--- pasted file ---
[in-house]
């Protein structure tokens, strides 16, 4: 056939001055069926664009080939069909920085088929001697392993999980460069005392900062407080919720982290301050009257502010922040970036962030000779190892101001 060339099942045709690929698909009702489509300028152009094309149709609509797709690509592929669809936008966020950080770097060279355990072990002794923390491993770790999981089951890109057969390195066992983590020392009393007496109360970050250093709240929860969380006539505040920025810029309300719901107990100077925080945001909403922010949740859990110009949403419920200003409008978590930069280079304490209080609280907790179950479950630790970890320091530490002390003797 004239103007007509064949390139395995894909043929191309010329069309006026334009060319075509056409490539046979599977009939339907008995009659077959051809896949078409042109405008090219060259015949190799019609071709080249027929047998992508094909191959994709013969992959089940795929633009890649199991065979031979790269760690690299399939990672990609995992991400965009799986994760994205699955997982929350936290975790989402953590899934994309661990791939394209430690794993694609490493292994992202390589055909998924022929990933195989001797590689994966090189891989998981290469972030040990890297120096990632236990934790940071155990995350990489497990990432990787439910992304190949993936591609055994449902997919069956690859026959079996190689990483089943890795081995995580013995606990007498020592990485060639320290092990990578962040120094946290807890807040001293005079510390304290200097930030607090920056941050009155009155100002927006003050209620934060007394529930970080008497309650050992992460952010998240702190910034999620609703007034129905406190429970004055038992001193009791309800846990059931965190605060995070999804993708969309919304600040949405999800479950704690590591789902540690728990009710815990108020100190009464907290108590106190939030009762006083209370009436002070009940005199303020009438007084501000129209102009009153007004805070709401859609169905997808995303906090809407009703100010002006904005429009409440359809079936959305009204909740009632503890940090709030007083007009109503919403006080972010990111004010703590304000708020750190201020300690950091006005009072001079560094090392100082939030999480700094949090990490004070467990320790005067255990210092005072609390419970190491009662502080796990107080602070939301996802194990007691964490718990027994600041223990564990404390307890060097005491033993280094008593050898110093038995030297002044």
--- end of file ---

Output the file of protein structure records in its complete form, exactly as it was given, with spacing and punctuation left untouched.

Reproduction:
[in-house]
């Protein structure tokens, strides 16, 4: 056939001055069926664009080939069909920085088929001697392993999980460069005392900062407080919720982290301050009257502010922040970036962030000779190892101001 060339099942045709690929698909009702489509300028152009094309149709609509797709690509592929669809936008966020950080770097060279355990072990002794923390491993770790999981089951890109057969390195066992983590020392009393007496109360970050250093709240929860969380006539505040920025810029309300719901107990100077925080945001909403922010949740859990110009949403419920200003409008978590930069280079304490209080609280907790179950479950630790970890320091530490002390003797 004239103007007509064949390139395995894909043929191309010329069309006026334009060319075509056409490539046979599977009939339907008995009659077959051809896949078409042109405008090219060259015949190799019609071709080249027929047998992508094909191959994709013969992959089940795929633009890649199991065979031979790269760690690299399939990672990609995992991400965009799986994760994205699955997982929350936290975790989402953590899934994309661990791939394209430690794993694609490493292994992202390589055909998924022929990933195989001797590689994966090189891989998981290469972030040990890297120096990632236990934790940071155990995350990489497990990432990787439910992304190949993936591609055994449902997919069956690859026959079996190689990483089943890795081995995580013995606990007498020592990485060639320290092990990578962040120094946290807890807040001293005079510390304290200097930030607090920056941050009155009155100002927006003050209620934060007394529930970080008497309650050992992460952010998240702190910034999620609703007034129905406190429970004055038992001193009791309800846990059931965190605060995070999804993708969309919304600040949405999800479950704690590591789902540690728990009710815990108020100190009464907290108590106190939030009762006083209370009436002070009940005199303020009438007084501000129209102009009153007004805070709401859609169905997808995303906090809407009703100010002006904005429009409440359809079936959305009204909740009632503890940090709030007083007009109503919403006080972010990111004010703590304000708020750190201020300690950091006005009072001079560094090392100082939030999480700094949090990490004070467990320790005067255990210092005072609390419970190491009662502080796990107080602070939301996802194990007691964490718990027994600041223990564990404390307890060097005491033993280094008593050898110093038995030297002044």